From Jeff Mika
Thanks for sharing your ideas on commuting!! Some good stuff. I bet you’d be a good cross country cycling partner ‘cuz you sound innovative and adaptable. I’d like to add that, as with cars, I think bikes need to slow down when in tight traffic patterns. The tendency is to run like hell for most cyclists and I think that’s a mistake. You are better off acting like a car driven by a little old lady. If you go faster, the cars start treating you like one, thinking you have the speed or expertise to keep up with them and when you naturally have to slow because of bumps, curbs, hills, etc., then they overpower you. The trick is to go slow on purpose, which many cyclists have a problem doing.
Also as far as riding on the sidewalk, I think it is totally safe for the pedestrian and the cyclist if you exercise restraint. Many times it makes more sense to use paths and walkways for safety. Leaving with plenty of time is the secret as far as I’m concerned. Then you tend to be more safety conscious because you can afford to–instead of racing and taking chances.
I was on a ride to Portland (STP) from Seattle, and this guy kept racing by us only to be caught at the next light. (This ordinarily is a two day trip. He was doing it in one day like many do.) We asked him to chill out because there were too many riders and traffic. He just looked at us and jumped off the saddle and shot up the road. At the next light he bolted out in front of a pickup truck that broadsided him hard and broke his femur!!! Ouch!! Fast bike, slow mind . . .
I’ve commuted in some of the worst spots in the nation and it all boils down to a few key points:
1. Plan your route—use a map.
2. Be courteous to drivers and always make eye contact.
3. Be visible—wear yellow.
4. Slow down in congestion.
5. Speed up when necessary.
6. Use turn lanes when turning left instead of cross walks.
7. Travel at off peak hours if you can. I think travelling at night can be much safer—contrary to popular belief.
8. Keep your bike properly balanced so you can maneuver easily and with finesse (important).
Enjoyed your article . . . keep up the good work at Arkel !!
From Rusty Navin
If you do find yourself on a narrow one way that isn’t wide enough for you and a car, move into the right of way. Taking the right of way will discourage a motorist from attempting to squeeze by when that is undesirable.
For Louise and the commuting tips page, one word – cleaners! I once worked near a dry cleaners. I had shoes, two pairs of dress pants and five shirts that never went home – they only traveled between the office and the cleaners. Keeping at least one pair of pants and a couple of shirts at the job (with the rest being laundered) assured I always had an outfit ready for my morning Clark Kent routine. From home, I only had to carry socks and underwear.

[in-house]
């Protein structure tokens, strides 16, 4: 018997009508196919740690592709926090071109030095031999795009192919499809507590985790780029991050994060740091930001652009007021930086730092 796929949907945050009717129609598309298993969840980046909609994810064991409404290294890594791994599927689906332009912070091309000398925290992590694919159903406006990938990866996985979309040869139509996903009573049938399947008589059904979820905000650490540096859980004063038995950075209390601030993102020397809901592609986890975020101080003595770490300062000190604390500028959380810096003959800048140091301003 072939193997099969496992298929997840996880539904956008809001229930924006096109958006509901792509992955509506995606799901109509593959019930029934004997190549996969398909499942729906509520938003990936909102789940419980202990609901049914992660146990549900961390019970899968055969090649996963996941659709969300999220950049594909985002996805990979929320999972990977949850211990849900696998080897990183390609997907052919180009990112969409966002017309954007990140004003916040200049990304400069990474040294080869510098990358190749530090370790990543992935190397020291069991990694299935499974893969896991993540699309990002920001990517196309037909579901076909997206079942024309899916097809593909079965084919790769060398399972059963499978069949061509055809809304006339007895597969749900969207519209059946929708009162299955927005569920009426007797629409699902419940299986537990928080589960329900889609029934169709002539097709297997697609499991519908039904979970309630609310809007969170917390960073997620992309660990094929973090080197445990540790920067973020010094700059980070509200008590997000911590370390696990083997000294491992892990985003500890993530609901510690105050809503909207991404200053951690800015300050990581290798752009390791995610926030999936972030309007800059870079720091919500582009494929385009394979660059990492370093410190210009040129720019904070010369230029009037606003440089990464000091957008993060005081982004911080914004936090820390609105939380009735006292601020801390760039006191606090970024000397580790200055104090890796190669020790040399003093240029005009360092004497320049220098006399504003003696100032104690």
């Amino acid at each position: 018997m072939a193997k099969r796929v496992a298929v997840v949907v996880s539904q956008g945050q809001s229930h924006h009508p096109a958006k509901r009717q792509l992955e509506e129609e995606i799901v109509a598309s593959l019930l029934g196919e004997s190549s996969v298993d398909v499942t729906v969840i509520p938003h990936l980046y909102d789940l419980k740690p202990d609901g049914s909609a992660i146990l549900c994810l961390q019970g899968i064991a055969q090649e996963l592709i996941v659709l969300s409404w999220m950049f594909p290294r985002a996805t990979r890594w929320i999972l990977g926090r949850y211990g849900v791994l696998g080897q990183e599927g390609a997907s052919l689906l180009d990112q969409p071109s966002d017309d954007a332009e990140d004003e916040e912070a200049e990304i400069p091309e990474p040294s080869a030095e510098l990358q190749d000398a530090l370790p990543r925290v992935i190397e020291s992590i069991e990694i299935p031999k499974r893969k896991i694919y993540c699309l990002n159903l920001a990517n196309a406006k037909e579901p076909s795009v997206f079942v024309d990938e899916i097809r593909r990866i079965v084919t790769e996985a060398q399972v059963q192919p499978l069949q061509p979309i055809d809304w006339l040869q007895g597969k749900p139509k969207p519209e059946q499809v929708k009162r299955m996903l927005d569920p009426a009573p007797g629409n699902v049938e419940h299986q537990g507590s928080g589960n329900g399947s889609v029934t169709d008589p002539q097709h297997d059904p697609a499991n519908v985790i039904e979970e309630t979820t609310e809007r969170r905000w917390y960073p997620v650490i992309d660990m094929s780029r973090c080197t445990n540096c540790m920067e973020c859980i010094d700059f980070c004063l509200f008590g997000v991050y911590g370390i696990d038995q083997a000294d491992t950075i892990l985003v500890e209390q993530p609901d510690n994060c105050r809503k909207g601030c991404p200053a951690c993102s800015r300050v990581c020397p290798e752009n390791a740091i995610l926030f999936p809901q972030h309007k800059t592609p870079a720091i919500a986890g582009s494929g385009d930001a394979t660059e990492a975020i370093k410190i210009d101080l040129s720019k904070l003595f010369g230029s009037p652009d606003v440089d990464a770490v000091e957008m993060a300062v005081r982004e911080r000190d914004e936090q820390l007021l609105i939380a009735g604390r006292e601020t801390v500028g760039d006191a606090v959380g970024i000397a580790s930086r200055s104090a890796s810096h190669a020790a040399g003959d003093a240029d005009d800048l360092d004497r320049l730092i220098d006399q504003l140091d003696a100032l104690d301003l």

A few tips from commuting every day in Boston for three years. work clothes: I wore a shirt and tie each day. The key for keeping them wrinkle free was a can of spray starch! Ironing with the starch absolutely guaranteed they would be wrinkle free when arriving at work. Instead of carrying dress shoes, belts, and ties each day, I kep a pair of dress shoes, several belts and about a dozen ties in my office. lights: a decent front white light is more important than lights on back. Drivers entering or exiting driveways, or making left or right turns will not hit see you without a light on your bike. There are many rechargeable units for less than $100 and they are worth the money. I use two flashinng red lighst on the back of my bike. They end up alternating and are very visible. With front and rear lights and a cheap construction safety vest, I feel I am more visible when cycling at night than during the day. cycling in traffic: If there isn’ enough room for a car and bike, move into the lane to slow drivers down and prevent them from trying to squeeze by Generally in heavy traffic, this won’t even slow down drivers who will end up waiting in lines of cars at traffic lights. If vehicle traffic is very fast, say 40 to 50 mph on stretch of road with no shoulder, try looking for an alternate route. Bike commuting is different from commuting by car–you don’t have to plot the fastest, most direct route to work to have the best ride! Don’t pass every driver at each light and move to the front. Not only does this cause every driver to have to pass you over and over, it usually places the cyclist to the far right of traffic at the intersection, which increases the chances of being struck by turning vehicles. Instead, pull up behind the fourth or fifth car directly behind it. When the light changes, move forward with the traffic and then after crossing the intersection move to the right. This shows drivers that you intend to go straight and prevents drivers behind you from turning right into you at the intersection. Never, never ride closer than 4 feet to parked vehicles. If a door opens, one of two thinkgs will likely happen: the cyclist plows into the door injuring himself and possibly the driver, or the cyclist swerves into traffic where he or she can be struck by a vehicle.